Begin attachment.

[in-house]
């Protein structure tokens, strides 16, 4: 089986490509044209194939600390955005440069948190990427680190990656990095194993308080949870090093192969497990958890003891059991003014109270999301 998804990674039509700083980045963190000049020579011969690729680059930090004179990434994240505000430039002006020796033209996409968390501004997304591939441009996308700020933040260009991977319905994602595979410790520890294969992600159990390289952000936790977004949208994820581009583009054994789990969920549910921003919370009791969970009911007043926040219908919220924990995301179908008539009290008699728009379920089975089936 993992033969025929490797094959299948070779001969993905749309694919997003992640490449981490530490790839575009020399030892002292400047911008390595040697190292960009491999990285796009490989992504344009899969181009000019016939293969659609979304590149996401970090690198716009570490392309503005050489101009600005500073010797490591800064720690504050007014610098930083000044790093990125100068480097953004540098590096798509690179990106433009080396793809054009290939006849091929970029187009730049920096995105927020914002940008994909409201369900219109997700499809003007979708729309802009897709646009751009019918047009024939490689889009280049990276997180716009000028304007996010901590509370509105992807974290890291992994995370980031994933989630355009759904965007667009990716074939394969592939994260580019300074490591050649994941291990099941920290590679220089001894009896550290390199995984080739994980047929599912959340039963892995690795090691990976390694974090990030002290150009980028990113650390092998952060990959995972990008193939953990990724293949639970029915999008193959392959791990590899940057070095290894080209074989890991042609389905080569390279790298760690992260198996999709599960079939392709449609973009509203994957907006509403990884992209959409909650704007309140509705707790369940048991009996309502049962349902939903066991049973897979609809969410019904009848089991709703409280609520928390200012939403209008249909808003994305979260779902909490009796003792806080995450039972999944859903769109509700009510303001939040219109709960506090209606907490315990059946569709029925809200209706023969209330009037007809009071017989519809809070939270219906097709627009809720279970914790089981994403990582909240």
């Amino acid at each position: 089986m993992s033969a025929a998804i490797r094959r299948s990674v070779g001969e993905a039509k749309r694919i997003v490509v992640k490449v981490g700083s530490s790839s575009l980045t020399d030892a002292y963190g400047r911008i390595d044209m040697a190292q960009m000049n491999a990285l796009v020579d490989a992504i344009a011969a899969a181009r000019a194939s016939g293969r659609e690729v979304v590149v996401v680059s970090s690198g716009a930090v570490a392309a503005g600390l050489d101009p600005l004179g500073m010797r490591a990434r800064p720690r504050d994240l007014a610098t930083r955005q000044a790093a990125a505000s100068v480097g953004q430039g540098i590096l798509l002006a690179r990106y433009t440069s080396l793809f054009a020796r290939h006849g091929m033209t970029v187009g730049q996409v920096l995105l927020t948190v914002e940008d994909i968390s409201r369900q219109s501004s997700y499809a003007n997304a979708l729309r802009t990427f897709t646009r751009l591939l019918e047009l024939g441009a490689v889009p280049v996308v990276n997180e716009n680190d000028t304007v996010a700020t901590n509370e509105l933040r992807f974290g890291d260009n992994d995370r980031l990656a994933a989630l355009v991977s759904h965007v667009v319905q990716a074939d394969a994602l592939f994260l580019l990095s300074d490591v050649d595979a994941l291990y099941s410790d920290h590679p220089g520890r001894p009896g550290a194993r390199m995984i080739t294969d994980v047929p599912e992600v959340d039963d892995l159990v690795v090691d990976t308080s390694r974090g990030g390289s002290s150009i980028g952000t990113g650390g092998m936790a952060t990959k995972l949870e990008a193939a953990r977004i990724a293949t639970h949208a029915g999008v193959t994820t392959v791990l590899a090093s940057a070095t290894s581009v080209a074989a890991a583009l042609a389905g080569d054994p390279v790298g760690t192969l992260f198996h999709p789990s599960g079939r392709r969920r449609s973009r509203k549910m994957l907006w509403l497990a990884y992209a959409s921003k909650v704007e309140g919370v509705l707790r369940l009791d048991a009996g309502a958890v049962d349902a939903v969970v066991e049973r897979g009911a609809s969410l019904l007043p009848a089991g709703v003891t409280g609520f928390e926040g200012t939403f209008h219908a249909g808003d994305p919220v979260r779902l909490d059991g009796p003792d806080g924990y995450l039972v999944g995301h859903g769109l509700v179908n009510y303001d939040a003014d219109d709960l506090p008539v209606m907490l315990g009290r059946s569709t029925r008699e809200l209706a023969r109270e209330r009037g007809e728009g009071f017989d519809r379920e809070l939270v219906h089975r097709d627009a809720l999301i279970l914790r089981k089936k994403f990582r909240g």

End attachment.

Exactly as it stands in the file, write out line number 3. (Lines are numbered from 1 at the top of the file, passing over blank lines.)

């Amino acid at each position: 089986m993992s033969a025929a998804i490797r094959r299948s990674v070779g001969e993905a039509k749309r694919i997003v490509v992640k490449v981490g700083s530490s790839s575009l980045t020399d030892a002292y963190g400047r911008i390595d044209m040697a190292q960009m000049n491999a990285l796009v020579d490989a992504i344009a011969a899969a181009r000019a194939s016939g293969r659609e690729v979304v590149v996401v680059s970090s690198g716009a930090v570490a392309a503005g600390l050489d101009p600005l004179g500073m010797r490591a990434r800064p720690r504050d994240l007014a610098t930083r955005q000044a790093a990125a505000s100068v480097g953004q430039g540098i590096l798509l002006a690179r990106y433009t440069s080396l793809f054009a020796r290939h006849g091929m033209t970029v187009g730049q996409v920096l995105l927020t948190v914002e940008d994909i968390s409201r369900q219109s501004s997700y499809a003007n997304a979708l729309r802009t990427f897709t646009r751009l591939l019918e047009l024939g441009a490689v889009p280049v996308v990276n997180e716009n680190d000028t304007v996010a700020t901590n509370e509105l933040r992807f974290g890291d260009n992994d995370r980031l990656a994933a989630l355009v991977s759904h965007v667009v319905q990716a074939d394969a994602l592939f994260l580019l990095s300074d490591v050649d595979a994941l291990y099941s410790d920290h590679p220089g520890r001894p009896g550290a194993r390199m995984i080739t294969d994980v047929p599912e992600v959340d039963d892995l159990v690795v090691d990976t308080s390694r974090g990030g390289s002290s150009i980028g952000t990113g650390g092998m936790a952060t990959k995972l949870e990008a193939a953990r977004i990724a293949t639970h949208a029915g999008v193959t994820t392959v791990l590899a090093s940057a070095t290894s581009v080209a074989a890991a583009l042609a389905g080569d054994p390279v790298g760690t192969l992260f198996h999709p789990s599960g079939r392709r969920r449609s973009r509203k549910m994957l907006w509403l497990a990884y992209a959409s921003k909650v704007e309140g919370v509705l707790r369940l009791d048991a009996g309502a958890v049962d349902a939903v969970v066991e049973r897979g009911a609809s969410l019904l007043p009848a089991g709703v003891t409280g609520f928390e926040g200012t939403f209008h219908a249909g808003d994305p919220v979260r779902l909490d059991g009796p003792d806080g924990y995450l039972v999944g995301h859903g769109l509700v179908n009510y303001d939040a003014d219109d709960l506090p008539v209606m907490l315990g009290r059946s569709t029925r008699e809200l209706a023969r109270e209330r009037g007809e728009g009071f017989d519809r379920e809070l939270v219906h089975r097709d627009a809720l999301i279970l914790r089981k089936k994403f990582r909240g």